“Jewish identity in American is inherently paradoxical and contradictory,” said Eric Goldstein, an associate professor of history at Emory University. “What you have is a group that was historically considered, and considered itself, an outsider group, a persecuted minority. In the space of two generations, they’ve become one of the most successful, integrated groups in American society—by many accounts, part of the establishment. And there’s a lot of dissonance between those two positions.”
As pro- and anti-Trump movements jockey to realize their agendas, the question of Jews and whiteness illustrates the high stakes—and dangers—of racialized politics. Jews, who do not fit neatly into American racial categories, challenge both sides’ visions for the country. Over time, Jews have become more integrated into American society—a process scholars sometimes refer to as “becoming white.” It wasn’t the skin color of Ashkenazi Jews of European descent that changed, though; it was their status. Trump’s election has convinced some Jews that they remain in the same position as they have throughout history: perpetually set apart from other groups through their Jewishness, and thus left vulnerable.
From the earliest days of the American republic, Jews were technically considered white, at least in a legal sense. Under the Naturalization Act of 1790, they were considered among the “free white persons” who could become citizens. Later laws limited the number of immigrants from certain countries, restrictions which were in part targeted at Jews. But unlike Asian and African immigrants in the late 19th century, Jews retained a claim to being “Caucasian,” meaning they could win full citizenship status based on their putative race.
Culturally, though, the racial status of Jews was much more ambiguous. Especially during the peak of Jewish immigration from Eastern Europe in the late 19th and early 20th centuries, many Jews lived in tightly knit urban communities that were distinctly marked as separate from other American cultures: They spoke Yiddish, they published their own newspapers, they followed their own schedule of holidays and celebrations. Those boundaries were further enforced by widespread anti-Semitism: Jews were often excluded from taking certain jobs, joining certain clubs, or moving into certain neighborhoods. Insofar as “whiteness” represents acceptance in America’s dominant culture, Jews were not yet white.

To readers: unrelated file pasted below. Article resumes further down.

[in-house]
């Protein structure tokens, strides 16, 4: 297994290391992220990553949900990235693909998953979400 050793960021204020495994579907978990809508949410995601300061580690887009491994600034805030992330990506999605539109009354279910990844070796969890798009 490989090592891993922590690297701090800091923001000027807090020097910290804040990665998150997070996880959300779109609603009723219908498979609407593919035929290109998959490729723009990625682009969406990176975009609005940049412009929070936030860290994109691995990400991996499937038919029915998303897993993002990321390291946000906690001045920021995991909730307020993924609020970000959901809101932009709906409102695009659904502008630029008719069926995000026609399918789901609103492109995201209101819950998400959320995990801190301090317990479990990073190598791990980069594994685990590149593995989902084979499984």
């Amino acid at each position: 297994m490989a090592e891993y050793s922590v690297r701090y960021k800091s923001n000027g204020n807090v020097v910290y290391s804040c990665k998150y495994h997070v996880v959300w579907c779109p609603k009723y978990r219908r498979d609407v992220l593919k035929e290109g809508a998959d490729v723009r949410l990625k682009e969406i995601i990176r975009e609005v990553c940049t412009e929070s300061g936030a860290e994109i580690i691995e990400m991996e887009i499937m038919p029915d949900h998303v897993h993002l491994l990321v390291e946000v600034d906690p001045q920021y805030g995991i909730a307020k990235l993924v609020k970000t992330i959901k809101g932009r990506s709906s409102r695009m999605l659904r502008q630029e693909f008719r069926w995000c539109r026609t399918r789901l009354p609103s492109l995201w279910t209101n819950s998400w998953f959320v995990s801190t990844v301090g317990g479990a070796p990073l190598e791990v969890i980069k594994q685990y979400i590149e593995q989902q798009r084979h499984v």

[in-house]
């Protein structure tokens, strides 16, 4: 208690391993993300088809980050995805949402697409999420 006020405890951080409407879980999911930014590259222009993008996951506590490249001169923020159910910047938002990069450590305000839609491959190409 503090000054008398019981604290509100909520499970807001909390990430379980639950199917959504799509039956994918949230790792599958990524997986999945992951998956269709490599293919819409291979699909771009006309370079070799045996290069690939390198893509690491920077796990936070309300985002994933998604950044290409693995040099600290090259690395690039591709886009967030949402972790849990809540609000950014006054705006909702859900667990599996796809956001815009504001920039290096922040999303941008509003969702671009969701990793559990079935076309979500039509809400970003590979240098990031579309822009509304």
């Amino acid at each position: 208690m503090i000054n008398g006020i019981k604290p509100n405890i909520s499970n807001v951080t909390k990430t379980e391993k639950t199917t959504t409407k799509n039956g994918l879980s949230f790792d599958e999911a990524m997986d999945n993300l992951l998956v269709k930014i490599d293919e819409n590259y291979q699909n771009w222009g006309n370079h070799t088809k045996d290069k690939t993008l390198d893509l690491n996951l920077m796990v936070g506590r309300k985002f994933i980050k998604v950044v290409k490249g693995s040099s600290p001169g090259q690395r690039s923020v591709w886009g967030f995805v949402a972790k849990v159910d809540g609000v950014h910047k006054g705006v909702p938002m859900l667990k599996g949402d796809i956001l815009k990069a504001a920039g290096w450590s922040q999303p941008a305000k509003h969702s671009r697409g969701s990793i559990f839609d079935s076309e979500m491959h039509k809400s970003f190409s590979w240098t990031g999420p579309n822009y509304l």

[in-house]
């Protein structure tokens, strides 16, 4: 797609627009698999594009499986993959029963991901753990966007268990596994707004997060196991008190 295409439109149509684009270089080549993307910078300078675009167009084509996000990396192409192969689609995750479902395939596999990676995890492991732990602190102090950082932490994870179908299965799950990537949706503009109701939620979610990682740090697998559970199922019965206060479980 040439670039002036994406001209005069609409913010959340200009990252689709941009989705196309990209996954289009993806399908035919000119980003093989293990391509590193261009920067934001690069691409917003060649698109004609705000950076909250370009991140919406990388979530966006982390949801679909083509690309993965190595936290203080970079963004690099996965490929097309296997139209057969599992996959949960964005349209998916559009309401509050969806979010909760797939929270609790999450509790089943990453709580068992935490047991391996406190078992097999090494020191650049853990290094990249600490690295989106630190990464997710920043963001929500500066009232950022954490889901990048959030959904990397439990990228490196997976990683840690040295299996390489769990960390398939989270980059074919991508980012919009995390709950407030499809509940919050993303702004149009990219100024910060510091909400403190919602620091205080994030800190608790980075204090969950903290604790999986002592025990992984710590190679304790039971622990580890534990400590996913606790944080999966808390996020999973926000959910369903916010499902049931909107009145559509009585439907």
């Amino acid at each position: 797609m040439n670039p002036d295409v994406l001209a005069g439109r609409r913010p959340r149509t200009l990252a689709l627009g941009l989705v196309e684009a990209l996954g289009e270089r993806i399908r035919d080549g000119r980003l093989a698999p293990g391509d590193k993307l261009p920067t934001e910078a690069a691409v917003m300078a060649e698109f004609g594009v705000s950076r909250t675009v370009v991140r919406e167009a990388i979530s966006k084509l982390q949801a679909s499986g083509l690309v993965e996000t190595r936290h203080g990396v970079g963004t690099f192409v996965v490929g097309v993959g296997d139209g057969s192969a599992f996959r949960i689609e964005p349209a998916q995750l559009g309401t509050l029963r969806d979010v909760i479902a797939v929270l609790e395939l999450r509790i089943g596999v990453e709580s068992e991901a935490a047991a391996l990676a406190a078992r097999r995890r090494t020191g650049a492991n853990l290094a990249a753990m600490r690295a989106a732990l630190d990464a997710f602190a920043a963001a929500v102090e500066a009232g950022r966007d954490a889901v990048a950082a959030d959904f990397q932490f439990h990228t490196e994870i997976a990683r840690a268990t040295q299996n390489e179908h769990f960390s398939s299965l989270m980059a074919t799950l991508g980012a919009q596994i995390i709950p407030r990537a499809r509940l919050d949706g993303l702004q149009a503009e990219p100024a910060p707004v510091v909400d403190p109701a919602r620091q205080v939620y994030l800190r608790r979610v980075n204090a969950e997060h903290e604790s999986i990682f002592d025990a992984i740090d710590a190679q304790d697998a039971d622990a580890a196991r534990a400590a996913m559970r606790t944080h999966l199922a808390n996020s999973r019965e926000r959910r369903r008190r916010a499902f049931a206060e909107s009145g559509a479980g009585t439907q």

Over time, though, they assimilated. Just like other white people, they fled to the suburbs. They took advantage of educational opportunities like the G.I. bill. They became middle class. “They thought they were becoming white,” said Lewis Gordon, a professor of philosophy at the University of Connecticut. “Many of them stopped speaking Yiddish. Many of them stopped going to synagogue. Many of them stopped wearing the accoutrements of Jewishness.”
Jews think about questions of race in their own lives with incredible diversity. There are many different kinds of Jews: Orthodox, secular, Reform; Jews by birth, Jews by choice, Jews by conversion. Some Jews who aren’t particularly religious may identify as white, but others may feel that their Jewishness is specifically linked to their ethnic inheritance. “If you’re a secular Jew, how are you a Jew? It has to be through your cultural or ethnic identity,” said Gordon. “Whereas if you’re a religious Jew, you would argue that you’re a Jew primarily through your religious practices.” As Jews assimilated into American culture, “ironically, investment in religiosity paved the way for greater white identification of many Jews,” he said, allowing more religiously observant Jews to think of themselves as white, rather than ethnically Jewish.